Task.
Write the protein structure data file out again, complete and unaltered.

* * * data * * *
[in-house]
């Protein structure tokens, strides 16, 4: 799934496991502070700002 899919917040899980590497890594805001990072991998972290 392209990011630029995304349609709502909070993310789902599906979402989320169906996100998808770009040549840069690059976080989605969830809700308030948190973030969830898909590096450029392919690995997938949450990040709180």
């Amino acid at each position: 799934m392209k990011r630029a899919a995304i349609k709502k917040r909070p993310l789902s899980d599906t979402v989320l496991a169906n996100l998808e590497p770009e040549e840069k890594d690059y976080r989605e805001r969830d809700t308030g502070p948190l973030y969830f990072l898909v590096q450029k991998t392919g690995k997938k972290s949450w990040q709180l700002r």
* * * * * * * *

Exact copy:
[in-house]
């Protein structure tokens, strides 16, 4: 799934496991502070700002 899919917040899980590497890594805001990072991998972290 392209990011630029995304349609709502909070993310789902599906979402989320169906996100998808770009040549840069690059976080989605969830809700308030948190973030969830898909590096450029392919690995997938949450990040709180």
């Amino acid at each position: 799934m392209k990011r630029a899919a995304i349609k709502k917040r909070p993310l789902s899980d599906t979402v989320l496991a169906n996100l998808e590497p770009e040549e840069k890594d690059y976080r989605e805001r969830d809700t308030g502070p948190l973030y969830f990072l898909v590096q450029k991998t392919g690995k997938k972290s949450w990040q709180l700002r």